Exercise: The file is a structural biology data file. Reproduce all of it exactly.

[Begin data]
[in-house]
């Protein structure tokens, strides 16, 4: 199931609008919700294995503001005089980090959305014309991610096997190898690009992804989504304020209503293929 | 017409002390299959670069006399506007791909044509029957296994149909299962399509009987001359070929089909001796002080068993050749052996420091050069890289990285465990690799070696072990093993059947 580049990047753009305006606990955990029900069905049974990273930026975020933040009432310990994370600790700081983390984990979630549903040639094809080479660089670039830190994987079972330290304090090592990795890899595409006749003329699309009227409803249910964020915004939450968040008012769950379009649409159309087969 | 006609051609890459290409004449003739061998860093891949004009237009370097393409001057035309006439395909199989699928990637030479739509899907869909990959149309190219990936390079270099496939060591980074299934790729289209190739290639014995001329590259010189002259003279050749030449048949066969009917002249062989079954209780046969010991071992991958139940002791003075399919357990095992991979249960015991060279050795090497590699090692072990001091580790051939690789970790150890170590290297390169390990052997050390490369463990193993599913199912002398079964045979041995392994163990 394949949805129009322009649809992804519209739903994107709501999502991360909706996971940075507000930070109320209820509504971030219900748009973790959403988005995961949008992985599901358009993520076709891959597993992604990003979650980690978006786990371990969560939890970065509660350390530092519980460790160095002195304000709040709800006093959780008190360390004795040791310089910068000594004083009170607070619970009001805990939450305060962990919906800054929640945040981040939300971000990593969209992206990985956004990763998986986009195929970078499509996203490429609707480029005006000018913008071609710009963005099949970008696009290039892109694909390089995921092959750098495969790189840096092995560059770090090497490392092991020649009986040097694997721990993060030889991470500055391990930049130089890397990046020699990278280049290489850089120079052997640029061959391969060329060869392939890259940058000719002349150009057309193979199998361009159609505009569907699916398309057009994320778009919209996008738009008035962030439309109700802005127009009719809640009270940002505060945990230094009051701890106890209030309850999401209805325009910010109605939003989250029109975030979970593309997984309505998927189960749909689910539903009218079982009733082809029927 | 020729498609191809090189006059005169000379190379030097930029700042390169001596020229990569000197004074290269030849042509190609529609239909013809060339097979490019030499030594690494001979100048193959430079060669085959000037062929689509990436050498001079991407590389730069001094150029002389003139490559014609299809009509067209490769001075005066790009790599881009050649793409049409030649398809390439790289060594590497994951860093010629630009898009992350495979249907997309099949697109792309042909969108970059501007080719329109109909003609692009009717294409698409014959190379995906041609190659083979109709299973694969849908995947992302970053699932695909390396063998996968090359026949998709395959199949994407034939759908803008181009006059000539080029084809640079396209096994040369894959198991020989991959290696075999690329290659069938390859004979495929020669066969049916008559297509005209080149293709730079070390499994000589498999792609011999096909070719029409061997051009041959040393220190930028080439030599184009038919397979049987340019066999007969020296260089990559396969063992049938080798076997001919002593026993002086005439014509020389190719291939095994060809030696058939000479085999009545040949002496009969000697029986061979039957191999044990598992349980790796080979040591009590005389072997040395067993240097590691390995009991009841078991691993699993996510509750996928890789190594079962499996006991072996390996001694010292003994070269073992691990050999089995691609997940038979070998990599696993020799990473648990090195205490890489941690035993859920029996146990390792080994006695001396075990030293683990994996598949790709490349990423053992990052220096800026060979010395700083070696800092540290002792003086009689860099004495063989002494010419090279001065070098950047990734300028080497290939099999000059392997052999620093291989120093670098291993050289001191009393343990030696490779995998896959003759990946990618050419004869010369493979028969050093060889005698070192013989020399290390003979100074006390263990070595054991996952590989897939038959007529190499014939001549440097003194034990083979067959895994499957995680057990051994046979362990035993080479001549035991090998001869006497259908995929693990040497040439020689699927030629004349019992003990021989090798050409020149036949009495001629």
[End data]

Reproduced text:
[in-house]
């Protein structure tokens, strides 16, 4: 199931609008919700294995503001005089980090959305014309991610096997190898690009992804989504304020209503293929 | 017409002390299959670069006399506007791909044509029957296994149909299962399509009987001359070929089909001796002080068993050749052996420091050069890289990285465990690799070696072990093993059947 580049990047753009305006606990955990029900069905049974990273930026975020933040009432310990994370600790700081983390984990979630549903040639094809080479660089670039830190994987079972330290304090090592990795890899595409006749003329699309009227409803249910964020915004939450968040008012769950379009649409159309087969 | 006609051609890459290409004449003739061998860093891949004009237009370097393409001057035309006439395909199989699928990637030479739509899907869909990959149309190219990936390079270099496939060591980074299934790729289209190739290639014995001329590259010189002259003279050749030449048949066969009917002249062989079954209780046969010991071992991958139940002791003075399919357990095992991979249960015991060279050795090497590699090692072990001091580790051939690789970790150890170590290297390169390990052997050390490369463990193993599913199912002398079964045979041995392994163990 394949949805129009322009649809992804519209739903994107709501999502991360909706996971940075507000930070109320209820509504971030219900748009973790959403988005995961949008992985599901358009993520076709891959597993992604990003979650980690978006786990371990969560939890970065509660350390530092519980460790160095002195304000709040709800006093959780008190360390004795040791310089910068000594004083009170607070619970009001805990939450305060962990919906800054929640945040981040939300971000990593969209992206990985956004990763998986986009195929970078499509996203490429609707480029005006000018913008071609710009963005099949970008696009290039892109694909390089995921092959750098495969790189840096092995560059770090090497490392092991020649009986040097694997721990993060030889991470500055391990930049130089890397990046020699990278280049290489850089120079052997640029061959391969060329060869392939890259940058000719002349150009057309193979199998361009159609505009569907699916398309057009994320778009919209996008738009008035962030439309109700802005127009009719809640009270940002505060945990230094009051701890106890209030309850999401209805325009910010109605939003989250029109975030979970593309997984309505998927189960749909689910539903009218079982009733082809029927 | 020729498609191809090189006059005169000379190379030097930029700042390169001596020229990569000197004074290269030849042509190609529609239909013809060339097979490019030499030594690494001979100048193959430079060669085959000037062929689509990436050498001079991407590389730069001094150029002389003139490559014609299809009509067209490769001075005066790009790599881009050649793409049409030649398809390439790289060594590497994951860093010629630009898009992350495979249907997309099949697109792309042909969108970059501007080719329109109909003609692009009717294409698409014959190379995906041609190659083979109709299973694969849908995947992302970053699932695909390396063998996968090359026949998709395959199949994407034939759908803008181009006059000539080029084809640079396209096994040369894959198991020989991959290696075999690329290659069938390859004979495929020669066969049916008559297509005209080149293709730079070390499994000589498999792609011999096909070719029409061997051009041959040393220190930028080439030599184009038919397979049987340019066999007969020296260089990559396969063992049938080798076997001919002593026993002086005439014509020389190719291939095994060809030696058939000479085999009545040949002496009969000697029986061979039957191999044990598992349980790796080979040591009590005389072997040395067993240097590691390995009991009841078991691993699993996510509750996928890789190594079962499996006991072996390996001694010292003994070269073992691990050999089995691609997940038979070998990599696993020799990473648990090195205490890489941690035993859920029996146990390792080994006695001396075990030293683990994996598949790709490349990423053992990052220096800026060979010395700083070696800092540290002792003086009689860099004495063989002494010419090279001065070098950047990734300028080497290939099999000059392997052999620093291989120093670098291993050289001191009393343990030696490779995998896959003759990946990618050419004869010369493979028969050093060889005698070192013989020399290390003979100074006390263990070595054991996952590989897939038959007529190499014939001549440097003194034990083979067959895994499957995680057990051994046979362990035993080479001549035991090998001869006497259908995929693990040497040439020689699927030629004349019992003990021989090798050409020149036949009495001629």